Partner Member Profile: Small Cell Ovarian Cancer Foundation

Posted:08/26/13

The Petersen family was inspired to educate the world about small cell ovarian cancer while their daughter and sister Stephanie was undergoing treatment for the disease. “The first thing they said to us was, ‘Don’t look on the internet—you won’t find anything about small cell ovarian cancer,’ ” recalls Maren Petersen. Discouraged by the lack of information, Stephanie vowed that when she got better, she would spend her life helping others fight the disease.

Although Stephanie “faced cancer with incredible grace and strength and determination,” she ultimately lost her life to this rare subtype of ovarian cancer. Maren says, “We wanted to carry on the work she wasn’t able to do herself.” Maren and her husband Ron, along with their son Greg, founded the Small Cell Ovarian Cancer Foundation to make information about small cell ovarian cancer more easily accessible to the public, especially young women.

The Small Cell Ovarian Cancer Foundation has a three-fold mission: 1) to raise awareness of the symptoms of ovarian cancer (which are the same for small cell); 2) to make information about small cell ovarian cancer available to future patients and their families; and 3) to provide financial support for research into small cell ovarian cancer.

One of the primary tools the Petersens use to raise awareness are bookmarks that list the symptoms of ovarian cancer and some facts about small cell, including the fact that the median age of diagnosis is just 24. “Young women in particular are not thinking ovarian cancer if they have symptoms. We want to make sure that they realize this is a possibility for them,” says Maren. The bookmarks are distributed at colleges, universities and medical centers in all 50 states, Canada, England, New Zealand and Spain.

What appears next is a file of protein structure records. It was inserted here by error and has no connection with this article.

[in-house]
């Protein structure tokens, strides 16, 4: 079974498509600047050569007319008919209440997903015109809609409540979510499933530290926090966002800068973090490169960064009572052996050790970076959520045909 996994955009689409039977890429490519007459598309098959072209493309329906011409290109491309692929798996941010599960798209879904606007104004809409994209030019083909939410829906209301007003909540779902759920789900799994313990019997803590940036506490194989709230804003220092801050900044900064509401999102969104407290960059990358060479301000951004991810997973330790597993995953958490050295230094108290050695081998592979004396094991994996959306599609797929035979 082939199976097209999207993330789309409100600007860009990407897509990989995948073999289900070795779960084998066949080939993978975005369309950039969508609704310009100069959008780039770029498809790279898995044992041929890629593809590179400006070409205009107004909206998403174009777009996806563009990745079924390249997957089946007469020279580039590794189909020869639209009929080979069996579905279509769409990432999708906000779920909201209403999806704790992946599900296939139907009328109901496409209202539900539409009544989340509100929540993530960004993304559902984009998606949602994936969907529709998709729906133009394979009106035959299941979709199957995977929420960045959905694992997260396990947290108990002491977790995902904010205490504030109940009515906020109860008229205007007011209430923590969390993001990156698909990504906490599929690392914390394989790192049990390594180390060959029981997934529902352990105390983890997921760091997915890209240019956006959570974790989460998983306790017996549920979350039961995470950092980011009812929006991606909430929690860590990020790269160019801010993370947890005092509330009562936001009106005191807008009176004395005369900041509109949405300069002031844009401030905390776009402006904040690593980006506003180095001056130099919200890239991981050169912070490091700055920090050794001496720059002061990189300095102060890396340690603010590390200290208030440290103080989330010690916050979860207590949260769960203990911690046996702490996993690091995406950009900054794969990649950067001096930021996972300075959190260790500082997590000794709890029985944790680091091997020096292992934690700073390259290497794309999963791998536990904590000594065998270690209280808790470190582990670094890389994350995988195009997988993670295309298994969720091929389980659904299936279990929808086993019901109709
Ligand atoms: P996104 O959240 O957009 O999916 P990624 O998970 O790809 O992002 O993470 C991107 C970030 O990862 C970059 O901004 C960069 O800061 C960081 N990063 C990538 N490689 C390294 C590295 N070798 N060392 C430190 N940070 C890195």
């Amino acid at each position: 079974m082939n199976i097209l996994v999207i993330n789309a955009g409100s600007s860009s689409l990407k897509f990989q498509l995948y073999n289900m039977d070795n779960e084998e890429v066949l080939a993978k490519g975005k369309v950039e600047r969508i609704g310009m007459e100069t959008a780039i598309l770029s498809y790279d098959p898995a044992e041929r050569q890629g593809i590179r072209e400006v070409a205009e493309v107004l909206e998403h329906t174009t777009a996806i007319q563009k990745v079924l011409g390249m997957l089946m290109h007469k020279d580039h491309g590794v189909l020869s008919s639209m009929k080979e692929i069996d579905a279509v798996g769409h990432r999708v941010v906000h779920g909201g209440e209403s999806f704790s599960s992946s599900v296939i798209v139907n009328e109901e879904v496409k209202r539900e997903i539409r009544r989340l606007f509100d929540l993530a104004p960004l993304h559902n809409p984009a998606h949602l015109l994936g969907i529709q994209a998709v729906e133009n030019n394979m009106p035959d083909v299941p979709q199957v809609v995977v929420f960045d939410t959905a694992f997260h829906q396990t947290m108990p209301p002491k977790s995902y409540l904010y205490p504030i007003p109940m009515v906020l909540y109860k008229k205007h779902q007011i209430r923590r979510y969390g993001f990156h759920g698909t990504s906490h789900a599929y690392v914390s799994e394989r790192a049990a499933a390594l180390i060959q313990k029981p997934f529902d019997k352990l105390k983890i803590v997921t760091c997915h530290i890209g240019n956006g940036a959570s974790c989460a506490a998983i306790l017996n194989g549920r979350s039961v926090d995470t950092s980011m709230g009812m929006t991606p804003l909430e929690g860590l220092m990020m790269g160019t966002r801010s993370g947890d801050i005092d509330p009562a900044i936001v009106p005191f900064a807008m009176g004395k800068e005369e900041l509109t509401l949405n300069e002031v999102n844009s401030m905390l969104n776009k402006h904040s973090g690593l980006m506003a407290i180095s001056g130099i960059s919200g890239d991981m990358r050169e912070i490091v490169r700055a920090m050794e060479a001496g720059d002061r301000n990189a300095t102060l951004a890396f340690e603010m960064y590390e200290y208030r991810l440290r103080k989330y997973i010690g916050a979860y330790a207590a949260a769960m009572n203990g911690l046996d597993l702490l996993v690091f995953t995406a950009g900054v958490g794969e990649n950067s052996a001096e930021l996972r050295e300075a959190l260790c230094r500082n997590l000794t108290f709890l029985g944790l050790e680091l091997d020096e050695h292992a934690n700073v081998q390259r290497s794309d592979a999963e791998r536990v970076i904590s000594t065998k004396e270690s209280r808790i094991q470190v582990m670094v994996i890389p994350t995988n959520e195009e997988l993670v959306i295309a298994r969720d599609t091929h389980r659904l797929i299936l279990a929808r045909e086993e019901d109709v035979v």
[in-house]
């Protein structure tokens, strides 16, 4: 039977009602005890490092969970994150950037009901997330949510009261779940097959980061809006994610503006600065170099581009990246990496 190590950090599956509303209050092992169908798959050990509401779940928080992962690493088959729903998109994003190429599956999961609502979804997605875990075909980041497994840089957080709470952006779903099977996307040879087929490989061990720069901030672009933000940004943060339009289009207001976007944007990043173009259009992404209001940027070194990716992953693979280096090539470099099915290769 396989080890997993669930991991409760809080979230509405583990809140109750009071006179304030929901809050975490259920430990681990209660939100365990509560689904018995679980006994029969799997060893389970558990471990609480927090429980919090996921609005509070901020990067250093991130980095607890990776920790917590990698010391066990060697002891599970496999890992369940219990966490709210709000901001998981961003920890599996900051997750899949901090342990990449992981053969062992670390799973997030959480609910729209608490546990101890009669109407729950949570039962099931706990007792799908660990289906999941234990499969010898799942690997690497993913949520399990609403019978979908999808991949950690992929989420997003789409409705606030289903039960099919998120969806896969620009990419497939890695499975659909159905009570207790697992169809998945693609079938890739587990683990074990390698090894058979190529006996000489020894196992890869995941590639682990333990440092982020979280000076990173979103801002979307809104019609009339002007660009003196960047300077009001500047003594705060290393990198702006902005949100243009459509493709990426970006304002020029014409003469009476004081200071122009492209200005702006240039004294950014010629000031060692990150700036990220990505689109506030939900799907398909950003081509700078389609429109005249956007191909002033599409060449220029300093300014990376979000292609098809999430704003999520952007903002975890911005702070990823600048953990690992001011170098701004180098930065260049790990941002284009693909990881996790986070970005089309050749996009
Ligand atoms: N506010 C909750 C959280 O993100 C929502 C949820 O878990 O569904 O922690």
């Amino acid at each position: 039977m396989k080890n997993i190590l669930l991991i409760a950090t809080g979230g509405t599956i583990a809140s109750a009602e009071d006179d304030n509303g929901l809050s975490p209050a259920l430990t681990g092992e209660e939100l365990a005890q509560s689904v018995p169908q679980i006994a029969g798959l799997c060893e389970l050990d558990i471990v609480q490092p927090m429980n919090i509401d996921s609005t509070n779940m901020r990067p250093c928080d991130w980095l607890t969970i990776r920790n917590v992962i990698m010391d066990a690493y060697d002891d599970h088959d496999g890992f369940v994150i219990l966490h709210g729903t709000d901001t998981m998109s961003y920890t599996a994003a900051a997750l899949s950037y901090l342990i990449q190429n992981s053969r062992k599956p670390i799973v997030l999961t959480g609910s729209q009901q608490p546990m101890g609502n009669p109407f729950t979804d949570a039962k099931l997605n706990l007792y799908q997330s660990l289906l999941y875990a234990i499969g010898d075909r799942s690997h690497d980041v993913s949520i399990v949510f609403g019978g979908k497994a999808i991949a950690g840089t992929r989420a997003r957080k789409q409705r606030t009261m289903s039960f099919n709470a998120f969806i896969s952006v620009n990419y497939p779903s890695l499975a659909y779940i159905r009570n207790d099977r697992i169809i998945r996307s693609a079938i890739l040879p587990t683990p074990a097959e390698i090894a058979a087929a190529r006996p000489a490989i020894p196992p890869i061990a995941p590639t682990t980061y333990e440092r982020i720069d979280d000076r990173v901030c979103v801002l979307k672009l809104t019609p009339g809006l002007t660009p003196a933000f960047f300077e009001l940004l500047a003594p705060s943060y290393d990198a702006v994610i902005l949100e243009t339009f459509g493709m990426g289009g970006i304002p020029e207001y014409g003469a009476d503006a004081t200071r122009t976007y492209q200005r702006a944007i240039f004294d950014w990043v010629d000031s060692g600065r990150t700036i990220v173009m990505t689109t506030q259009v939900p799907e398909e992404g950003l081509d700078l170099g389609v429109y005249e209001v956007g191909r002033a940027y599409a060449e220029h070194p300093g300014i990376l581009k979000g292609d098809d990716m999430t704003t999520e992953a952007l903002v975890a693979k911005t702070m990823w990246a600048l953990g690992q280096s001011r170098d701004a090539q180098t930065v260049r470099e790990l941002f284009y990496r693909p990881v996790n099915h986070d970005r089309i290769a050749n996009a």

In order to make information on small cell more available, the Petersens built and maintain a website dedicated to this subtype of ovarian cancer. The site includes symptoms, basic facts about the disease, and links to both published research and ongoing studies of small cell. The most recent addition is a physicians network. “Most doctors don’t know how to treat small cell,” notes Maren. “There isn’t a standard protocol.” By listing doctors who do have some experience with the disease, the Small Cell Ovarian Cancer Foundation hopes to give “patients—and even physicians who have their first small cell patient in front of them—somewhere to go for advice.”

The final part of the Small Cell Ovarian Cancer Foundation’s mission is to support research. The organization hosts fundraising events and participates in events organized by other cancer groups. Team Stephanie, a group of volunteers, participates in races all over the country. Not only does Team Stephanie raise money, it also helps raise awareness. “People will ask team members about their shirts and about the disease,” says Maren. “Three friends actually met a small cell survivor in Lake Tahoe because she saw their shirts.”

The Small Cell Ovarian Cancer Foundation became a Partner Member of the Ovarian Cancer National Alliance to help spread the word about this subtype. Maren notes: “The benefit to us is that we’re helping to spread the word about small cell ovarian cancer and the fact that it affects young women. I’m really pleased with our progress to this point.”

For more information about the Small Cell Ovarian Cancer Foundation, please visit http://www.smallcellovarian.org